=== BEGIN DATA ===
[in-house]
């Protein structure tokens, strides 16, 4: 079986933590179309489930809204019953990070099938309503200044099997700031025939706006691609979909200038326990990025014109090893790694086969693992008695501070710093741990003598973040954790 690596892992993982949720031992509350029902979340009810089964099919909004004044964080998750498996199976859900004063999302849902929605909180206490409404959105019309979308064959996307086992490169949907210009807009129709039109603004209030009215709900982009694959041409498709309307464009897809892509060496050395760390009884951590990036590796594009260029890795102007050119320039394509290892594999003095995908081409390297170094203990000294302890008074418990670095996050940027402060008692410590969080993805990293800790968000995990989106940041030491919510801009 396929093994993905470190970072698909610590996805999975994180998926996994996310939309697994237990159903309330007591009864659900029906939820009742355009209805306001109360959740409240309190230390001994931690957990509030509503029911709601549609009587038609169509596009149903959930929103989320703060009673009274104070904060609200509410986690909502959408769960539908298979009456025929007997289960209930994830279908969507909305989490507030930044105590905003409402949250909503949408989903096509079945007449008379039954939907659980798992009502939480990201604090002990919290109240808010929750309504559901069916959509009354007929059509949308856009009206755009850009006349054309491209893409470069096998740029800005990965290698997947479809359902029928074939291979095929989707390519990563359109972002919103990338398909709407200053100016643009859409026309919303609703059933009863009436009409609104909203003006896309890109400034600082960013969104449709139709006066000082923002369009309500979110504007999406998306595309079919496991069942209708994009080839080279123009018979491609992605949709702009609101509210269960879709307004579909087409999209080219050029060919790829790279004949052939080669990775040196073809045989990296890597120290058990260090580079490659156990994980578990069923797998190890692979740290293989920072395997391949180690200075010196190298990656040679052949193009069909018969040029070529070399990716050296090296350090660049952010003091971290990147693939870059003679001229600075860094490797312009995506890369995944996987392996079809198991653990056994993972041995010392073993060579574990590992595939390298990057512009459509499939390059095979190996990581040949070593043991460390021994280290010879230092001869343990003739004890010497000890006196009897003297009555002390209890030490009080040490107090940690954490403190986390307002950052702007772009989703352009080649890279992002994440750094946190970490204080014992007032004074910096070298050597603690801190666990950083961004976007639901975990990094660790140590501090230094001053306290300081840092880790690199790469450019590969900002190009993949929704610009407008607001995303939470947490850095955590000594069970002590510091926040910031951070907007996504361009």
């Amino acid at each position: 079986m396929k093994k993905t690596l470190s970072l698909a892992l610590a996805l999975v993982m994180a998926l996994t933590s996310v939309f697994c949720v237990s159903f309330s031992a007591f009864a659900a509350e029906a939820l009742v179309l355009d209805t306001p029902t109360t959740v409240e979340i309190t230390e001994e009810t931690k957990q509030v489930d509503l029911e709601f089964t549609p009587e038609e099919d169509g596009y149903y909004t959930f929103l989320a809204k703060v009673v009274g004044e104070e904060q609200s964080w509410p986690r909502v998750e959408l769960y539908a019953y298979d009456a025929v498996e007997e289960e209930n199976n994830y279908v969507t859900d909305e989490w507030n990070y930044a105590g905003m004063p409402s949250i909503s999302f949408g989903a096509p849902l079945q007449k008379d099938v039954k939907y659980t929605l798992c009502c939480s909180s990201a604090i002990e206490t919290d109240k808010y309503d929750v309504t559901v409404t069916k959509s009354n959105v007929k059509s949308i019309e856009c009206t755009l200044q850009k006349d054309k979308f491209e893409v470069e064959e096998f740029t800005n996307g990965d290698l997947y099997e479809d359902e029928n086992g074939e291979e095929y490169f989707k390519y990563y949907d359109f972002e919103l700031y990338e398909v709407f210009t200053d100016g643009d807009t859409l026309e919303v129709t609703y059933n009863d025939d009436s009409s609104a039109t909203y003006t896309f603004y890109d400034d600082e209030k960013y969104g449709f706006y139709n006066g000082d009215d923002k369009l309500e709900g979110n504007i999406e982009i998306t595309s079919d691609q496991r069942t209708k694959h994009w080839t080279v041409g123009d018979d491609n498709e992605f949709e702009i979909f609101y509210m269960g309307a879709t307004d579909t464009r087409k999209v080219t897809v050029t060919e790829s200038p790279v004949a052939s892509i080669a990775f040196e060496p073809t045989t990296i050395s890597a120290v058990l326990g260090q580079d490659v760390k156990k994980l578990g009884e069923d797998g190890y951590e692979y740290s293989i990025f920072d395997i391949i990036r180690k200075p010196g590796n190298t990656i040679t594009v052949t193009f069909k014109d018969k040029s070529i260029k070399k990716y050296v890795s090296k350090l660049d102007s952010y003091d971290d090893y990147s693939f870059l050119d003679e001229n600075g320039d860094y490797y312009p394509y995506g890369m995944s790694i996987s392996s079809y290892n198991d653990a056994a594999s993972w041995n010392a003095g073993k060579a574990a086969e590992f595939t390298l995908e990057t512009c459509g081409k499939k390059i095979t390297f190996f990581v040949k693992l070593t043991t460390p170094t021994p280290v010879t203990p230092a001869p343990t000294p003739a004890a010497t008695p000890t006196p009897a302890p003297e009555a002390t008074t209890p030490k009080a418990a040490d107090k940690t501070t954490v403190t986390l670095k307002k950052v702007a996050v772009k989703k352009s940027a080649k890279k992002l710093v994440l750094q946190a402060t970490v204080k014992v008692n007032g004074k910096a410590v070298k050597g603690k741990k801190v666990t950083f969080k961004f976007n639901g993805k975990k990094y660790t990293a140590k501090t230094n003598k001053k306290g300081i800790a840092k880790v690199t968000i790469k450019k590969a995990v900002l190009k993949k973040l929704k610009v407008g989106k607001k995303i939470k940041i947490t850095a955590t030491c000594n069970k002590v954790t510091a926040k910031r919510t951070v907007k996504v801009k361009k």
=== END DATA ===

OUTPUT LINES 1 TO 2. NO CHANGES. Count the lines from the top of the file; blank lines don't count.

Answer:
[in-house]
């Protein structure tokens, strides 16, 4: 079986933590179309489930809204019953990070099938309503200044099997700031025939706006691609979909200038326990990025014109090893790694086969693992008695501070710093741990003598973040954790 690596892992993982949720031992509350029902979340009810089964099919909004004044964080998750498996199976859900004063999302849902929605909180206490409404959105019309979308064959996307086992490169949907210009807009129709039109603004209030009215709900982009694959041409498709309307464009897809892509060496050395760390009884951590990036590796594009260029890795102007050119320039394509290892594999003095995908081409390297170094203990000294302890008074418990670095996050940027402060008692410590969080993805990293800790968000995990989106940041030491919510801009 396929093994993905470190970072698909610590996805999975994180998926996994996310939309697994237990159903309330007591009864659900029906939820009742355009209805306001109360959740409240309190230390001994931690957990509030509503029911709601549609009587038609169509596009149903959930929103989320703060009673009274104070904060609200509410986690909502959408769960539908298979009456025929007997289960209930994830279908969507909305989490507030930044105590905003409402949250909503949408989903096509079945007449008379039954939907659980798992009502939480990201604090002990919290109240808010929750309504559901069916959509009354007929059509949308856009009206755009850009006349054309491209893409470069096998740029800005990965290698997947479809359902029928074939291979095929989707390519990563359109972002919103990338398909709407200053100016643009859409026309919303609703059933009863009436009409609104909203003006896309890109400034600082960013969104449709139709006066000082923002369009309500979110504007999406998306595309079919496991069942209708994009080839080279123009018979491609992605949709702009609101509210269960879709307004579909087409999209080219050029060919790829790279004949052939080669990775040196073809045989990296890597120290058990260090580079490659156990994980578990069923797998190890692979740290293989920072395997391949180690200075010196190298990656040679052949193009069909018969040029070529070399990716050296090296350090660049952010003091971290990147693939870059003679001229600075860094490797312009995506890369995944996987392996079809198991653990056994993972041995010392073993060579574990590992595939390298990057512009459509499939390059095979190996990581040949070593043991460390021994280290010879230092001869343990003739004890010497000890006196009897003297009555002390209890030490009080040490107090940690954490403190986390307002950052702007772009989703352009080649890279992002994440750094946190970490204080014992007032004074910096070298050597603690801190666990950083961004976007639901975990990094660790140590501090230094001053306290300081840092880790690199790469450019590969900002190009993949929704610009407008607001995303939470947490850095955590000594069970002590510091926040910031951070907007996504361009």